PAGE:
UPDATE: Geese in Coralville Died Of Vitamin Deficiency and the Cold
UPDATE: Wildlife officials say that more than 100 geese in Eastern Iowa died due to a lack of food and extreme winter conditions. KCRG reports that wildlife officials did tests on some of the geese, and it showed that the birds were suffering from a B1 deficiency. That is because they were eating a freshwater fish called shad. They were easy picking near the damn on the Iowa River in Coralville.
Shad don't have much B1, so the birds developed a deficiency in B1 which can lead to impaired brain function and sometimes death. Combine that with the extreme cold temperatures at the time, and these birds were having a pretty rough go of it.
KCRG reports that around 80 geese are still in rehab facilities across Iowa.
KCRG reports that the Iowa Department of Natural Resources is currently investigating reports of sick and dead geese near the dam of the Iowa River in Coralville. Local volunteers and a wildlife organization from Des Moines recently discovered the nearly 50 dead geese and recovered around 50 more that were sick.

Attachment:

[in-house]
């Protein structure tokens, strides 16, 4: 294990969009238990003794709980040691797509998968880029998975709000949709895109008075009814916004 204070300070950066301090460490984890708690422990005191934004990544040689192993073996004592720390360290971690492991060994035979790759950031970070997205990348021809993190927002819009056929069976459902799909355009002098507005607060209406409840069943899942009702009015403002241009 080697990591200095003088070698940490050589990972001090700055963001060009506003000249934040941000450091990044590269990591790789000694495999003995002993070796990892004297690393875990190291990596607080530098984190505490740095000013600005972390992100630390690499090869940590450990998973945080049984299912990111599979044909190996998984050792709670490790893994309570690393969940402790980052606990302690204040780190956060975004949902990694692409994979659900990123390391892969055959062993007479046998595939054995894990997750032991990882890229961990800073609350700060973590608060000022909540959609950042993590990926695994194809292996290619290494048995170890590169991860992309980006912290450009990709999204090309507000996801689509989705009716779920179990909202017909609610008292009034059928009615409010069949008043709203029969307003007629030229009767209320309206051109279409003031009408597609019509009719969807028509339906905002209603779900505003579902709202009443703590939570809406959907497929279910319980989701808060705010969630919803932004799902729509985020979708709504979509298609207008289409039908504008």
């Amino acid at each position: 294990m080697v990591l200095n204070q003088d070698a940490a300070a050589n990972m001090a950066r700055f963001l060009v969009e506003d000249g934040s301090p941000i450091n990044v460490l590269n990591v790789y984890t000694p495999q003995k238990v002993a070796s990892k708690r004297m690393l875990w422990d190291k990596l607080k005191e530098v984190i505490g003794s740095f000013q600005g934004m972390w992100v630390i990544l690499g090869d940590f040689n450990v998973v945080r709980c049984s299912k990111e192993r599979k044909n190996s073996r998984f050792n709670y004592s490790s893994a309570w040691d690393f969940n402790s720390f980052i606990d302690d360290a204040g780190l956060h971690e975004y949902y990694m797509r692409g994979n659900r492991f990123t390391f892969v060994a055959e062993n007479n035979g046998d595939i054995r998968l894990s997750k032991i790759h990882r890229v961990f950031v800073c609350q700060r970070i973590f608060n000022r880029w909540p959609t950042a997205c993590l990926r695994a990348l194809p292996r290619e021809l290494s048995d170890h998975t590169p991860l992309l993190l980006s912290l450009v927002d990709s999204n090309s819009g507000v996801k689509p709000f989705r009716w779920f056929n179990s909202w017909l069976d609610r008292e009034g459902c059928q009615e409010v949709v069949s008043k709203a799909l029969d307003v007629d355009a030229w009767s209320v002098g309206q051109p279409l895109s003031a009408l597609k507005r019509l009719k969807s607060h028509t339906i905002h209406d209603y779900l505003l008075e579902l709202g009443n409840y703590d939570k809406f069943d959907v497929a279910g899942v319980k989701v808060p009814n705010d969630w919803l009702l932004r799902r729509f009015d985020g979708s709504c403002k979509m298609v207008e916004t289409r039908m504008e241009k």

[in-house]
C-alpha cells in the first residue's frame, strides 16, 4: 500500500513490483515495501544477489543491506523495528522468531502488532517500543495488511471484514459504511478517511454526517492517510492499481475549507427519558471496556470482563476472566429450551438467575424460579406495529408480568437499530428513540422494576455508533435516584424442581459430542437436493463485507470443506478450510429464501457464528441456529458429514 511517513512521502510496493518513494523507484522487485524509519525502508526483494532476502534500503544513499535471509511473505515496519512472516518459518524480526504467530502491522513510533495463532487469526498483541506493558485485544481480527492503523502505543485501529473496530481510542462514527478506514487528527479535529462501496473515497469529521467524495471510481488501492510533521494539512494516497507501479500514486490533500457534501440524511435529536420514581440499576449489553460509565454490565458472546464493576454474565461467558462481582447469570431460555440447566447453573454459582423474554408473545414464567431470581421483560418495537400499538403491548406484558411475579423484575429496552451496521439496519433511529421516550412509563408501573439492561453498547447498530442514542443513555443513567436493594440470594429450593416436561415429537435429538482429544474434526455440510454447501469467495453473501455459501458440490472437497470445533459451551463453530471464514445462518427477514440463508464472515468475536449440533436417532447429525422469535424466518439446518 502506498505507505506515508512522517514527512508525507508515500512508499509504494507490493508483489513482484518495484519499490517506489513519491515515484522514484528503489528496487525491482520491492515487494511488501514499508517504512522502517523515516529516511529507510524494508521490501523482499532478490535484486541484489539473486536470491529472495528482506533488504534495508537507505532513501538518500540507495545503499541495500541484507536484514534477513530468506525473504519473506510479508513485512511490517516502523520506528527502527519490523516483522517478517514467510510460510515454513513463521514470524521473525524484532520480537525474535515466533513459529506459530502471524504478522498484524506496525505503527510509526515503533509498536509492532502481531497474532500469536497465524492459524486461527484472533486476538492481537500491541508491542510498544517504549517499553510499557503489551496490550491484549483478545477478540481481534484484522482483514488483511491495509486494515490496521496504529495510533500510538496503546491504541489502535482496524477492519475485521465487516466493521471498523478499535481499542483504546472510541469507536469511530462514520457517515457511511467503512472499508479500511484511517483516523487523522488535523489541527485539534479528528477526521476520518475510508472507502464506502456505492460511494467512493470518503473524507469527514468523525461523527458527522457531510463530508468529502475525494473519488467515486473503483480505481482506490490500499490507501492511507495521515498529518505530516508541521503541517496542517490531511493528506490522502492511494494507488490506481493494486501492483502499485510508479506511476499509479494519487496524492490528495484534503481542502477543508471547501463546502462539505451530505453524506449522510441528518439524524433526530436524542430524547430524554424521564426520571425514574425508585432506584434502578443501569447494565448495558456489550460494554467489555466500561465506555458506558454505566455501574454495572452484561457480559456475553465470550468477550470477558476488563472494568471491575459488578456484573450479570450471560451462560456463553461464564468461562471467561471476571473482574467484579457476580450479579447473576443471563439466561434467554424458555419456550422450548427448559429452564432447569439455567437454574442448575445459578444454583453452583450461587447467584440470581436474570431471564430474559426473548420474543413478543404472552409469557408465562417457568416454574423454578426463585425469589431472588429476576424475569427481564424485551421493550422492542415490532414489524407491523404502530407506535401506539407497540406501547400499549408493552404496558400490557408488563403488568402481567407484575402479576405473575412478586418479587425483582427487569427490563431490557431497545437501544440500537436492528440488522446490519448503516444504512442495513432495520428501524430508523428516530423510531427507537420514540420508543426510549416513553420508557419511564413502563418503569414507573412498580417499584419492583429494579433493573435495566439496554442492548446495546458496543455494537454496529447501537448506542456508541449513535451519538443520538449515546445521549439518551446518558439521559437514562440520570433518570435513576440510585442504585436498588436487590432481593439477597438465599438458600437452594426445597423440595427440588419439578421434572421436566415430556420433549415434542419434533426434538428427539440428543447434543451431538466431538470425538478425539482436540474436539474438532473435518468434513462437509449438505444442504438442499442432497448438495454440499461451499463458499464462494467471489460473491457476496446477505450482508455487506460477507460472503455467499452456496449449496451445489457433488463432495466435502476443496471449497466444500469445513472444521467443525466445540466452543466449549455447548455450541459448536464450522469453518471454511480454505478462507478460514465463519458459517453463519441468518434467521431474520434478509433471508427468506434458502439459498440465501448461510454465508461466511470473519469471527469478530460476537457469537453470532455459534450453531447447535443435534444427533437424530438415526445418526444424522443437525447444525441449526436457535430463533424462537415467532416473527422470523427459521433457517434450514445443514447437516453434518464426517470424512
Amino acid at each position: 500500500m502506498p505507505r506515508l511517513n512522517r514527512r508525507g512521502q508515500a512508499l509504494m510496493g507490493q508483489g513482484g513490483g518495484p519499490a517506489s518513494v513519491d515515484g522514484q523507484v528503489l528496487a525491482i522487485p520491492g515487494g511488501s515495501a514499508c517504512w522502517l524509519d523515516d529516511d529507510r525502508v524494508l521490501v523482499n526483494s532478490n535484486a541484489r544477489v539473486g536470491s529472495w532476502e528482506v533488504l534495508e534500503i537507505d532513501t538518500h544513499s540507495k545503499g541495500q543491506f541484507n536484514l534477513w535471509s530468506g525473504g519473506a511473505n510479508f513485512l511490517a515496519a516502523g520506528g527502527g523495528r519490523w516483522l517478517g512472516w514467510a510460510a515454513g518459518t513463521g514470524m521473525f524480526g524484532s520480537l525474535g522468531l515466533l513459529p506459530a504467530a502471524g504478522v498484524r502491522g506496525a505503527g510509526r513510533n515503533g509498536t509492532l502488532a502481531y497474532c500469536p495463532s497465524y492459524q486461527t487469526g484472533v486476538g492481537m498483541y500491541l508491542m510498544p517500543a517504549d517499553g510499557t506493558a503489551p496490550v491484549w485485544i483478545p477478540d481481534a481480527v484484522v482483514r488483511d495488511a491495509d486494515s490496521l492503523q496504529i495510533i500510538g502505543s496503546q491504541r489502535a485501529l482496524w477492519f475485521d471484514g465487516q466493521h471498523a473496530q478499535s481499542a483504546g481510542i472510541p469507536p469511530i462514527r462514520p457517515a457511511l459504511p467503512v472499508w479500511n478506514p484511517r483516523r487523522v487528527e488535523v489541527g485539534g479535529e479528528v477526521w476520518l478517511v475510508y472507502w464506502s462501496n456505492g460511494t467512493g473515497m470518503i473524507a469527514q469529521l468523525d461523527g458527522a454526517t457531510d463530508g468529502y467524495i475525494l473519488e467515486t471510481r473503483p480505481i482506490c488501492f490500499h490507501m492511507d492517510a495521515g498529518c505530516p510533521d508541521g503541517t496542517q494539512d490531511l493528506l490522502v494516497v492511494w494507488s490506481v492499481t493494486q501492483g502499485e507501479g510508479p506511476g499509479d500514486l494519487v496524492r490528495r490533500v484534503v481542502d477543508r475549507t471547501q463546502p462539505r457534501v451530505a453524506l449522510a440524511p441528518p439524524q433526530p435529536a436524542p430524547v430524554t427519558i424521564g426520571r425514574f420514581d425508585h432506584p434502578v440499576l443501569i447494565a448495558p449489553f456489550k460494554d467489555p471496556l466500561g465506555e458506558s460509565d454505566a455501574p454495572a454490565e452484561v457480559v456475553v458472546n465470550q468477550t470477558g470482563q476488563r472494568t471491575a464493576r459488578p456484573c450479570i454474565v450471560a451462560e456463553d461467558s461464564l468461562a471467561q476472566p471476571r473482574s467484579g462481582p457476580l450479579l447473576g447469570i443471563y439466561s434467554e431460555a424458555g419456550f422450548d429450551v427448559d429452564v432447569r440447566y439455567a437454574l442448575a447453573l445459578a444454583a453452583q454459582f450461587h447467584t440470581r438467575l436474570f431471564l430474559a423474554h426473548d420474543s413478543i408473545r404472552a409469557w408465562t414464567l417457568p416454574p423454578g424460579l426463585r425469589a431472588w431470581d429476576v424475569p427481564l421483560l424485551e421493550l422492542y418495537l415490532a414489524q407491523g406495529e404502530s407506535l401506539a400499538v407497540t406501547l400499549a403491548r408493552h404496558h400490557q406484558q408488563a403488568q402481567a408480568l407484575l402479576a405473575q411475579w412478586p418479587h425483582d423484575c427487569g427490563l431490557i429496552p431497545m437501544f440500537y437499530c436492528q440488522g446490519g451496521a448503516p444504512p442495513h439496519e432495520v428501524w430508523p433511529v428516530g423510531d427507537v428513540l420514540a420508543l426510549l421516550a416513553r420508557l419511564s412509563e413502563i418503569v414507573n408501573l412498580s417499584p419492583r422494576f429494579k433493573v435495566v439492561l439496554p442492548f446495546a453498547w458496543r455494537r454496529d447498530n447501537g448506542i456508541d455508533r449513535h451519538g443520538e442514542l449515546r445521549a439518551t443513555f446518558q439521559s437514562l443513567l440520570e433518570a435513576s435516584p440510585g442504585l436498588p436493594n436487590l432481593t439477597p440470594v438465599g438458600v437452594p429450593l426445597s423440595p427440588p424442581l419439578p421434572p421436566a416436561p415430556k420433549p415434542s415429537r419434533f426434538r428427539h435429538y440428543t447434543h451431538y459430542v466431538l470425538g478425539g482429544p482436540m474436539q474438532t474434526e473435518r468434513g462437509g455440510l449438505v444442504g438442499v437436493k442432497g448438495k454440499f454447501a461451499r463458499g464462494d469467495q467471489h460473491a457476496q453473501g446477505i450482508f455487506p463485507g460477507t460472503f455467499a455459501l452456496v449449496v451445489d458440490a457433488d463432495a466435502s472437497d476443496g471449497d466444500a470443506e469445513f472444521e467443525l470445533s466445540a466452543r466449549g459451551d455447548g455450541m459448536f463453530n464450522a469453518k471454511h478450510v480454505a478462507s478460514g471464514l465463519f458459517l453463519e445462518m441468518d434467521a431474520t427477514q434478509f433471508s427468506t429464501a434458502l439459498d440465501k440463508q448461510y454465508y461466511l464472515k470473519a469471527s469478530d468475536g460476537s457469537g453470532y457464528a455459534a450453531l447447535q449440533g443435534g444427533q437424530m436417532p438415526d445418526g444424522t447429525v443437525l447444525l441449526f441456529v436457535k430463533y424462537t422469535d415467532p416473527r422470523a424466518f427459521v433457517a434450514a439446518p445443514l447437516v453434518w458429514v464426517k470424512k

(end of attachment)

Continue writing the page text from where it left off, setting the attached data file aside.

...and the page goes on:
Jessica Darby from West Branch, told KCRG last Thursday that she and Brandon Caswell both discovered sick and dead geese on the ice surrounding the dam in the Iowa River next to the Iowa Power River Restaurant. Darby told KCRG that the symptoms the geese were suffering from included the inability to fly and seizures. On Friday, Darby and Caswell gathered up around one dozen of the sick geese and transported them to Grinnell to meet with members of Iowa Bird Rehabilitation, a Des Moines based group that works with and rehabilitates injured birds.
Officials with Iowa Bird Rehabilitation told KCRG that the geese appear to be suffering from some sort of neurological disorder, but it is unclear what is causing the symptoms. DNR officials did confirm to KCRG that they had taken samples of ducks and geese and sent them to Ames to be tested.
Meanwhile, the DNR, while grateful for the public support and help, is now warning residents about interacting with the sick birds. The State Wildlife Vet for the DNR told KCRG that they "urge the public to use caution around sick or dead wildlife as the cause of the event is yet unknown."